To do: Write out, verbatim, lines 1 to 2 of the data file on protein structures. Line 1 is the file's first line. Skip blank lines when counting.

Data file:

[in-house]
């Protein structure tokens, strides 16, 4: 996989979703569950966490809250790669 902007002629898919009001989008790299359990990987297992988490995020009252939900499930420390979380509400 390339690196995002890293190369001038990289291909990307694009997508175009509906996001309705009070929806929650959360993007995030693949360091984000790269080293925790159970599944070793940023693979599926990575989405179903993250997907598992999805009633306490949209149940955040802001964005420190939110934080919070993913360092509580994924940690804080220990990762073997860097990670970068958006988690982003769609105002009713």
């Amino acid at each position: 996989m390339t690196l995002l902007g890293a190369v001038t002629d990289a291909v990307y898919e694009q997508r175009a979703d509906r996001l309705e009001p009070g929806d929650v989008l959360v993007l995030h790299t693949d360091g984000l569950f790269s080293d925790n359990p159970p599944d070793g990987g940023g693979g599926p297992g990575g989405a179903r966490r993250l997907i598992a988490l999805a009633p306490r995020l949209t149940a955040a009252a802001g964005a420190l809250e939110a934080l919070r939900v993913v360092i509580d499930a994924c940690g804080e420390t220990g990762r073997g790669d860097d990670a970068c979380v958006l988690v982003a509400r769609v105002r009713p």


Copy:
[in-house]
């Protein structure tokens, strides 16, 4: 996989979703569950966490809250790669 902007002629898919009001989008790299359990990987297992988490995020009252939900499930420390979380509400 390339690196995002890293190369001038990289291909990307694009997508175009509906996001309705009070929806929650959360993007995030693949360091984000790269080293925790159970599944070793940023693979599926990575989405179903993250997907598992999805009633306490949209149940955040802001964005420190939110934080919070993913360092509580994924940690804080220990990762073997860097990670970068958006988690982003769609105002009713």